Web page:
By Nigel Hunt
LONDON (Reuters) - Sugar's two-year global supply short-fall, a key factor behind blistering price rises, is expected to end in 2017/18, with rain returning to major Asian producers while European Union reforms will boost production in the trading bloc.
Raw sugar prices more than doubled to a peak of 23.90 cents a lb in October, from as low as 10.13 cents in August last year as investment funds built up a record net long position against the backdrop of shrinking supplies.
The run-up has started losing momentum however as crop news turned positive. Prices had dipped below 20 cents a lb this week as funds scaled back long positions.
"A bull needs to be fed constantly to put on weight and the same can be said for a bull market. For the time being the sugar market has run out of fresh bullish news and that is the reason for the decline we are seeing," Uhlenbrock said.
Uhlenbrock forecast there would be a more balanced market in 2017/18 and possibly even a modest surplus after deficits of 9.9 million tonnes in 2015/16 and 6.2 million in 2016/17.
The deficits have been driven partly by an El Nino weather event that led to droughts in parts of south and south-east Asia including major producers India and Thailand.
In India, consumption is set to outstrip output for the first time in seven years in the 2016/17 season as back-to-back droughts ravaged cane crops in the top producing western state of Maharashtra.
Abinash Verma, director general of the Indian Sugar Mills Association, said on the sidelines of the seminar that rains had returned in September and production should rise in 2017/18.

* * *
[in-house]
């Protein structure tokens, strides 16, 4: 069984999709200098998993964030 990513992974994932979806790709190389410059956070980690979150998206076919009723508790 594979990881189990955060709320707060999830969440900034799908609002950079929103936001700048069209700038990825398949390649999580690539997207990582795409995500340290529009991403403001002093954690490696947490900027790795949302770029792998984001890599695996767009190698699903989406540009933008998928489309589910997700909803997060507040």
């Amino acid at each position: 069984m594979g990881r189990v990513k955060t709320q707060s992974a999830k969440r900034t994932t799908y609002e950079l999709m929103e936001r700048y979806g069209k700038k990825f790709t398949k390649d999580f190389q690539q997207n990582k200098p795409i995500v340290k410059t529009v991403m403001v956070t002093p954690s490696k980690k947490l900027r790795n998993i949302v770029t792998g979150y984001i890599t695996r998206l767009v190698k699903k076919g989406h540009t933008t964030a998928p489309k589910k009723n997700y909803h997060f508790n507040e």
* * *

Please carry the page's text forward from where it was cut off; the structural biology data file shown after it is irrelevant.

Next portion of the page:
"Only to talk about Maharashtra we could be talking about another five million tonnes of sugar (in 2017/18)," Plinio Nastari, president of consultants Datagro, said, adding production could rise to 10.0 million to 10.5 million tonnes from the prior season's 5.5 million.
Nastari also said production should rise in the EU, Thailand and Brazil.
"We see the possibility of a more balanced scenario," he said, noting there could be a modest surplus of up to 2 million tonnes or a small deficit of up to 1.5 million.
Major sugar exporter Thailand experienced its worst drought in more than two decades earlier this year because of the El Nino weather pattern.
"This year Thailand has produced 9.4 (million tonnes of sugar). Next year it could be 11.0 or 11.1 (million)," Nastari said. "These factors are conspiring against the deficit."
EU OUTPUT RISE
EU sugar output is expected to rise following the abolition of quotas next year which will enable its most efficient producers, particularly in France and Germany, to expand.
Analysts say EU output could rise by about 3 million tonnes in 2017/18 although the head of the EU's second-largest producer, Germany's Nordzucker, cautioned the operational challenges could slow growth.
"I think production in Europe will go up. I don't think it will go up to the tune that everyone talks about," Nordzucker AG Chief Executive Hartwig Fuchs said.
Producers in Brazil are also still looking to expand despite the recent decline in dollar-denominated prices, cushioned by the weakness of its currency in the aftermath of Donald Trump's win in the U.S. Presidential election.
"The incentive for sugar remains in spite of the fall in New York (ICE raw sugar) prices in dollar terms because of the depreciation of the real," Nastari said.
"There is a condition (profitability) for the planting of cane at this moment which could be ready for harvesting at the end of 2017," he added.
(Reporting by Nigel Hunt; Editing by Veronica Brown and Susan Thomas)
(This story has not been edited by Business Standard staff and is auto-generated from a syndicated feed.)